On January 24, 2013, Ontario’s Chief Warren Winkler called Time of Death—on Nortel Networks.
It is difficult to accept the debilitating illness and subsequent death of someone close, someone who is more than an acquaintance, especially when that person(hood) provided your medical coverage and helped pay your children’s education.
But coming to terms with the death of Nortel is even more complicated—as complicated as if would be with any friend initially perceived as benevolent but who later emerges as deceptive, a cheater, someone who borrowed money with no intention of repaying those who offered their creativity, generosity, and loyalty.
The grief is tempered with slight relief that the embarrassment has ended, the awkwardness of an unexpected meeting in the shopping mall, or perhaps, one more request for money.
Questions remain and will always from those of us who knew Nortel well. How could we have been swindled? All those retirees? The taxpayers? What about the overseas transactions?
Hardworking Canadian taxpayers whose fathers and mothers had worked for the Company knew and trusted a business started at the end of the 1800s. No one worried about their savings if they were invested in Nortel. Pension Plans vested their money in the Company. Canada knew it could trust Nortel to support its economy.
Canadians were proud of their leading-technology corporation spread across the globe, until it began associating with “bad company”, wearing fancy clothes, attending all-night parties, and gambling with overpriced stocks in risky acquisitions, bought with money borrowed from the savings of elderly, frail retirees and teachers.
How did we miss changes in the company we were so proud was ours, not notice that its struggle to sustain the employees benefits and pension funds were failing? Why did we ignore Nortel’s pleas for more EDC funding when asked to support a lifestyle the company had come to expect in its time of need?
Grief often is accompanied by guilt. Grief because voices heard went unheeded, as we listened instead to the sound of 10% interest compounded indefinitely and planned our retirements. Retirements of palm trees and warm white sand. Had we listened to those warnings could we have protected Nortel from its disgraceful end? Our own hubris convinced us that the 10% compounded would last forever?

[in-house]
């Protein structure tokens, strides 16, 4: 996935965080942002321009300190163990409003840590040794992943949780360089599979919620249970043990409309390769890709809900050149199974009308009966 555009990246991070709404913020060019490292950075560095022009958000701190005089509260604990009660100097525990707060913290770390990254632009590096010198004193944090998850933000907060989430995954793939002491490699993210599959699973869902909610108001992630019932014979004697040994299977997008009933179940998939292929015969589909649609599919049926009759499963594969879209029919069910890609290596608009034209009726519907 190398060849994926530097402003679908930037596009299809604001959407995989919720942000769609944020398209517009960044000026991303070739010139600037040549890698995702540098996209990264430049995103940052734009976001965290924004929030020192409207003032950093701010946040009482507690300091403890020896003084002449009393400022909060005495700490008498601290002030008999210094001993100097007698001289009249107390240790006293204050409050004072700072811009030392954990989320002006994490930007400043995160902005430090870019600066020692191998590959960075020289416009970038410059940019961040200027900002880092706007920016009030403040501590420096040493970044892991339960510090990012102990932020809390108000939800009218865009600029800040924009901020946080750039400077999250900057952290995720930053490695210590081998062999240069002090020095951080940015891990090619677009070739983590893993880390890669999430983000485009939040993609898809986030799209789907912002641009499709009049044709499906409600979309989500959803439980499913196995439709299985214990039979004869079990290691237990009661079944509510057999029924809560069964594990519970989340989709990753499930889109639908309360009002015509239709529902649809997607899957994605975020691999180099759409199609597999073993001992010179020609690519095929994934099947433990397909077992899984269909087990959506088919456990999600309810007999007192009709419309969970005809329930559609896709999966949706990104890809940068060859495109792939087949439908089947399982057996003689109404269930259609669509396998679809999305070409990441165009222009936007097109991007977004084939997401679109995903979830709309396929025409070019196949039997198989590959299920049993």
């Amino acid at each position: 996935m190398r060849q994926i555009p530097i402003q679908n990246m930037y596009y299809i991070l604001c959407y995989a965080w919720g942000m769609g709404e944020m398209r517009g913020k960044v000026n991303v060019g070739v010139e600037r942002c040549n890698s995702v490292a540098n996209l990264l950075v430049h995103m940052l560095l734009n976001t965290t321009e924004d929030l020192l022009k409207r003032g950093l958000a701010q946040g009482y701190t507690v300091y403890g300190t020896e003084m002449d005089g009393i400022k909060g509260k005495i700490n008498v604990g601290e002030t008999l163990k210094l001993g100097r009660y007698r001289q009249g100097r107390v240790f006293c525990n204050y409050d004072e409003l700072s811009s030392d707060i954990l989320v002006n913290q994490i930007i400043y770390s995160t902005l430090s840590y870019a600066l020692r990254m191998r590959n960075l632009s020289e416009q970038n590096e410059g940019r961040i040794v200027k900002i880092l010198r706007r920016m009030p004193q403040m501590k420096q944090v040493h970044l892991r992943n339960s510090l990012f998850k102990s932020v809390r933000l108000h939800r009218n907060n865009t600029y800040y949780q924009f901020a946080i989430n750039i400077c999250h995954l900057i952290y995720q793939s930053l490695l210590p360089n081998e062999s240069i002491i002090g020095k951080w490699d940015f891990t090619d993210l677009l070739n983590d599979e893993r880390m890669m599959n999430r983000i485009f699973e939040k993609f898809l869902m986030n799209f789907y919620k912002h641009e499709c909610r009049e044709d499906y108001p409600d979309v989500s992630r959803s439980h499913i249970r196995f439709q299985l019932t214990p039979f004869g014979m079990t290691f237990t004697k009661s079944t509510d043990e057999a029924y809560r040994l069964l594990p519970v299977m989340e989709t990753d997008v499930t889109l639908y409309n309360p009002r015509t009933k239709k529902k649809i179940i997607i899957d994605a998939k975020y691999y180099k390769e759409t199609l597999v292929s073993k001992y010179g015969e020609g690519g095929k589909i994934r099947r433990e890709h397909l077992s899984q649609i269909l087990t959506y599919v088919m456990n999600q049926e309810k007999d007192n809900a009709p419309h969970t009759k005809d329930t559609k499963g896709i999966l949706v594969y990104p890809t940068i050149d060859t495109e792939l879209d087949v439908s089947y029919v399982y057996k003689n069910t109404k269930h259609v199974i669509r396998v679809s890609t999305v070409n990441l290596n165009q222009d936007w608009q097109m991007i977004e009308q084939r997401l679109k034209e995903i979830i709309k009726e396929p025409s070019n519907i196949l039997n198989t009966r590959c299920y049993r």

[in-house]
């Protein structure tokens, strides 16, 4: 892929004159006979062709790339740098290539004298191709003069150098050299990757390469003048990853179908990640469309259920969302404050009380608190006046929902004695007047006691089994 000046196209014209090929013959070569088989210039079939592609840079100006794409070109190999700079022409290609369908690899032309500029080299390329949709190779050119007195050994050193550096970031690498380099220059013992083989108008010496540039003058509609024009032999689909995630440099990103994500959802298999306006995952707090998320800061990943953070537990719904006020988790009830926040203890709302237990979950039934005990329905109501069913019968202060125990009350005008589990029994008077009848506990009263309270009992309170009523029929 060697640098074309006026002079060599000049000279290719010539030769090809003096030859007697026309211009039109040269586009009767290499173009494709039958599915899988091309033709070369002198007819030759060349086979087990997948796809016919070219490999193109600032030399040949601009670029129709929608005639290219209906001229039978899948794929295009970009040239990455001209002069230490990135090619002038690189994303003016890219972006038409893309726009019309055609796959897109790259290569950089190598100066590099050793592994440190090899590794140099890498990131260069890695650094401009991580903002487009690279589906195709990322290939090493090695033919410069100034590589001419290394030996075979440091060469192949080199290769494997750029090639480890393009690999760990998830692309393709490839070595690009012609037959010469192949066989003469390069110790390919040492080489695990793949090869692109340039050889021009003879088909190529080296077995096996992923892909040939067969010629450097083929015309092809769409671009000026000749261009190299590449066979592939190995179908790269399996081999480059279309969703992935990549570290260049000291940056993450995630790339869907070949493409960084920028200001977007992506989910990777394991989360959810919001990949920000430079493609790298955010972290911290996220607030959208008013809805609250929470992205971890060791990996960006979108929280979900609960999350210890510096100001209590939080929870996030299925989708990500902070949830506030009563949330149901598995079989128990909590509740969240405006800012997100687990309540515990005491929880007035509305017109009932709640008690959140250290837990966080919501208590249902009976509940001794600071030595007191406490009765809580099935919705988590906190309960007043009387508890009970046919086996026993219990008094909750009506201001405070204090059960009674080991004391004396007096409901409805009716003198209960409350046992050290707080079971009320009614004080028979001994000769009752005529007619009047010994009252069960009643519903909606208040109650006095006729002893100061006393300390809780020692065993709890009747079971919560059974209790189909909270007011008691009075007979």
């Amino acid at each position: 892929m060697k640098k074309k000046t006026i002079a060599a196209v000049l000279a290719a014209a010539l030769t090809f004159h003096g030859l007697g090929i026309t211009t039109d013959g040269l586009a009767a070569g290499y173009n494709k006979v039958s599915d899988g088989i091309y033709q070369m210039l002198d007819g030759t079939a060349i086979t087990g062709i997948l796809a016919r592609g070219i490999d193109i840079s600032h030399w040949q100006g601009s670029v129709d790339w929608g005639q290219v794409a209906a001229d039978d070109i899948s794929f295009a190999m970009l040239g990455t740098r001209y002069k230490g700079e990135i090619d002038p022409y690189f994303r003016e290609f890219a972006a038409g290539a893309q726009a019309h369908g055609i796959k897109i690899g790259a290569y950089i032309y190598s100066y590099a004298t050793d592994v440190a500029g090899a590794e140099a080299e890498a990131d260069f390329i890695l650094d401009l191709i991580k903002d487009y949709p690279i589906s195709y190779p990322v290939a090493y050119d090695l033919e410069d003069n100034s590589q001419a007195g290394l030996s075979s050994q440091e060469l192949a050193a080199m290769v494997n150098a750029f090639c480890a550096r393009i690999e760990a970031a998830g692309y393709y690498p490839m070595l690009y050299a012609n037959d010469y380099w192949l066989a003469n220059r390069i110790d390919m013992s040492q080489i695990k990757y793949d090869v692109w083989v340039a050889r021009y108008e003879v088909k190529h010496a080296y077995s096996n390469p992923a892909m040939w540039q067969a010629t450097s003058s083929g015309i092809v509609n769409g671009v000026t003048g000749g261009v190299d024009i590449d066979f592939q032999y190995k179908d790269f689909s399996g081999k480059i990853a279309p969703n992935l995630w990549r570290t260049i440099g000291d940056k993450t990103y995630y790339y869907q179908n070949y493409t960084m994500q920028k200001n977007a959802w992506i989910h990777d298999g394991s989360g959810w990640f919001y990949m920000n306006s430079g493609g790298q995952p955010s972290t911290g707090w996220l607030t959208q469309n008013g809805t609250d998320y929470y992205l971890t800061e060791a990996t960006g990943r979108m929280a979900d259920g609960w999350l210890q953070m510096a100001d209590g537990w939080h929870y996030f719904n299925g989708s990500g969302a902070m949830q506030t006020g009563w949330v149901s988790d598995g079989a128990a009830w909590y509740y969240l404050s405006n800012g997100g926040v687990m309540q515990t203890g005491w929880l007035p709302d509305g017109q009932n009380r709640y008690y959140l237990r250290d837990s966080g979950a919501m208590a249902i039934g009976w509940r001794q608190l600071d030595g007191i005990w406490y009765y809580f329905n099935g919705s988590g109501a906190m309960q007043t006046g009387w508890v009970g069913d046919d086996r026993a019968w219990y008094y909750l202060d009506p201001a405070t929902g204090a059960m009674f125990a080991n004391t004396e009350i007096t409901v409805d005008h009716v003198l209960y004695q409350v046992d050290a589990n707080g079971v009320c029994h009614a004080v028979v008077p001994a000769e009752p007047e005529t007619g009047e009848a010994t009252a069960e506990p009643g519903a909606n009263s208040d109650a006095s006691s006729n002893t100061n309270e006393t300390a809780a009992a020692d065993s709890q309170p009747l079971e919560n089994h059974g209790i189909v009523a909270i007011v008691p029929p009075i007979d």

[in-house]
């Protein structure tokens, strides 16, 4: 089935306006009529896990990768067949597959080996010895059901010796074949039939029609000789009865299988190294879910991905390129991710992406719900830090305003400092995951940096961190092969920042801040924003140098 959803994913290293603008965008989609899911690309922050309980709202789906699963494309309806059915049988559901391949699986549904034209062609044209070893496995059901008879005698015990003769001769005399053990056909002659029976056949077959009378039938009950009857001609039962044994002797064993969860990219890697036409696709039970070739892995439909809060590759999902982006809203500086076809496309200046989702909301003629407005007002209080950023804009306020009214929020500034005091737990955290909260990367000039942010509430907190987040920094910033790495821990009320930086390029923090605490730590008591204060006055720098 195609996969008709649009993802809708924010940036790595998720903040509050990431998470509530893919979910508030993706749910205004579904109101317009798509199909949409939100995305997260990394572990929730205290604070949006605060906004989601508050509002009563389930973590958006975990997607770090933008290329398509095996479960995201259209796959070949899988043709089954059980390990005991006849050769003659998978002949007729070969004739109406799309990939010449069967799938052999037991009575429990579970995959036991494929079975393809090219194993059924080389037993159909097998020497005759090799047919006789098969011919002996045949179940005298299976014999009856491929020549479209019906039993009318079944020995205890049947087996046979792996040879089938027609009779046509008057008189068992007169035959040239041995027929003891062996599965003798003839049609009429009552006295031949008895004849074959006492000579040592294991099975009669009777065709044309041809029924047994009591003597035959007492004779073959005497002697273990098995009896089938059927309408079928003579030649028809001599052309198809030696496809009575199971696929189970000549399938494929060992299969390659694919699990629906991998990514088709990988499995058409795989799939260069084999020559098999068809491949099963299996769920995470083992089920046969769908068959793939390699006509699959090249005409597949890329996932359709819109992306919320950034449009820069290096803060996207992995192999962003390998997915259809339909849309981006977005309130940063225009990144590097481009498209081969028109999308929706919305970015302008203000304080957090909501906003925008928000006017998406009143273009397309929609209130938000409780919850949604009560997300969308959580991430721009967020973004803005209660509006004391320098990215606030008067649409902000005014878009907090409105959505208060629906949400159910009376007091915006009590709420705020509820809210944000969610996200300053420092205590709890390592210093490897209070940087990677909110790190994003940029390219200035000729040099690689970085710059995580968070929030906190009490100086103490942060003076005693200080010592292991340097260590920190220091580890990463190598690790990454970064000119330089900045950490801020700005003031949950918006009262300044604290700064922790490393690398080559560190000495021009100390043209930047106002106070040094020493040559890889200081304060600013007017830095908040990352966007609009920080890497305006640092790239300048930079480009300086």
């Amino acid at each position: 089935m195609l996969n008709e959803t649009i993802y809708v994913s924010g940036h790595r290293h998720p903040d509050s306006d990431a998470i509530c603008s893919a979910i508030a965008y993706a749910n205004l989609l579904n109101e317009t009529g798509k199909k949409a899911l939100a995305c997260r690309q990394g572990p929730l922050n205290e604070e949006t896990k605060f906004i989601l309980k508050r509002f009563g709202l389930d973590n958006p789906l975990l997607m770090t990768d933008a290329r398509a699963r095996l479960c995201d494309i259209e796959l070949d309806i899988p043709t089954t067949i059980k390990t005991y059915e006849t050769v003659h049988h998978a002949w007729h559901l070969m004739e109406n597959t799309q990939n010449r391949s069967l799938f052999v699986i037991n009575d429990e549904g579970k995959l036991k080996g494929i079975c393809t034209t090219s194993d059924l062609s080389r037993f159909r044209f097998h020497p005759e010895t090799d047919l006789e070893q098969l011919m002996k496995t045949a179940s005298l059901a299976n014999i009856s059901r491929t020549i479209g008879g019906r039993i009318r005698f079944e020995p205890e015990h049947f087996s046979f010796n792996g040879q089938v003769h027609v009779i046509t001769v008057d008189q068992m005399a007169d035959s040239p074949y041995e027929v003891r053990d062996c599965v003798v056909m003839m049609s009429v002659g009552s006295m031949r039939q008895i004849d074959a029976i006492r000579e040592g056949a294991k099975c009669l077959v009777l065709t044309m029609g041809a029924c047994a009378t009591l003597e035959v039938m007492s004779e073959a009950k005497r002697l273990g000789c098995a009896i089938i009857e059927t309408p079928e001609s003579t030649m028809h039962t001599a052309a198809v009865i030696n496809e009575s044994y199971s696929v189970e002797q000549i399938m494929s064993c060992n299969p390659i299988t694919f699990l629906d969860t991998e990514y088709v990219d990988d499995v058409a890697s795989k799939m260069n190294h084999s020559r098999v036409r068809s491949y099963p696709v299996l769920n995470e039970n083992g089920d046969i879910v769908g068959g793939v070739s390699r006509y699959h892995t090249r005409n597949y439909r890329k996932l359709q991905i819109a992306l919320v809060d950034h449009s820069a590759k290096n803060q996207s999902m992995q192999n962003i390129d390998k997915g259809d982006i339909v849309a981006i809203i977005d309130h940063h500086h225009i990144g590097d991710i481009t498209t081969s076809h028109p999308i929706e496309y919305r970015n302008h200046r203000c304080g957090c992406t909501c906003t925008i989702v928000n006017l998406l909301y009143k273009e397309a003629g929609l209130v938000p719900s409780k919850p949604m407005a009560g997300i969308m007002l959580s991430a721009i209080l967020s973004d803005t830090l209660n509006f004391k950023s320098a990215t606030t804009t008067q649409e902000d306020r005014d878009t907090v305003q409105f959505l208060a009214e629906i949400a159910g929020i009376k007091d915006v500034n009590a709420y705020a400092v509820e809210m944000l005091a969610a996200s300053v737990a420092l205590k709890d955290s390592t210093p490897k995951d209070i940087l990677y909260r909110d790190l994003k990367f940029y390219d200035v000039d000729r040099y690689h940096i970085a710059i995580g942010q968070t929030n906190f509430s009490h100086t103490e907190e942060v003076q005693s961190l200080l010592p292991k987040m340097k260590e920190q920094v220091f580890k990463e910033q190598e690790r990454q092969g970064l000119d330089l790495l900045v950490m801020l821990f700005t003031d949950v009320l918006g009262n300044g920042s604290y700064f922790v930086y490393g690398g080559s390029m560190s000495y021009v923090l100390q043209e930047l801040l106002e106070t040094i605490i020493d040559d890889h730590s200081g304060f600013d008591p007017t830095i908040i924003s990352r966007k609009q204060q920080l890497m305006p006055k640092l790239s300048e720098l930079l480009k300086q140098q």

State of the art companies bought with overpriced Nortel stock were sold. Finally, like a womanizing husband caught with his pants down in the presence of one of his many mistresses, Nortel could no longer hide its lies. Trust was broken. So was the company.
Not yet on its knees, Nortel turned for support to its enabler, the SEC. A small pecuniary offering was used as a token of regret rather than rehab, accountability, criminal prosecution. But to Nortel’s long lasting lament, its addiction to short-term profit was something over which it had no power.
Eventually with its financial affairs in chaos, Nortel requested bankruptcy protection A. The valuable patents that company employees worked so hard to design and develop, those that could have sustained the company if the Harper government had acted quickly, were sold at garage sales.
Nortel saw its reflection in the faces of its former employees, knew it had wasted the Canadian taxpayers’ money, destroying the country’s trust. Absolution was granted by three of Nortel’s profit makers through an Ontario court and its outside auditor’s generosity. This action, thought to be a coup de grace, instead was mere anesthesia, a temporary pain suppressant. Nortel subsequently died. Probably the blow was shame. However, without proper investigation or autopsy, results are inconclusive. If incised, the area formerly occupying the company’s heart might bear the words: “Where’s My Bonus?”
When Winkler called Nortel’s Time of Death almost two weeks ago, sacrificing its body to the vulture capitalists waiting to feed on the corpse, there was a glimpse of despair for those who long witnessed the wasting process, unable to survive the quagmire of corporate, short-term profit and generally accepted accounting principles (GAAP).
Goodbye, old friend. We will try to forget the final days of indignity and instead remember your early glory, when we said your name with pride: Nortel Networks, eh.
Anne Marran told this story to Missy Beattie who edited it. Email: firstname.lastname@example.org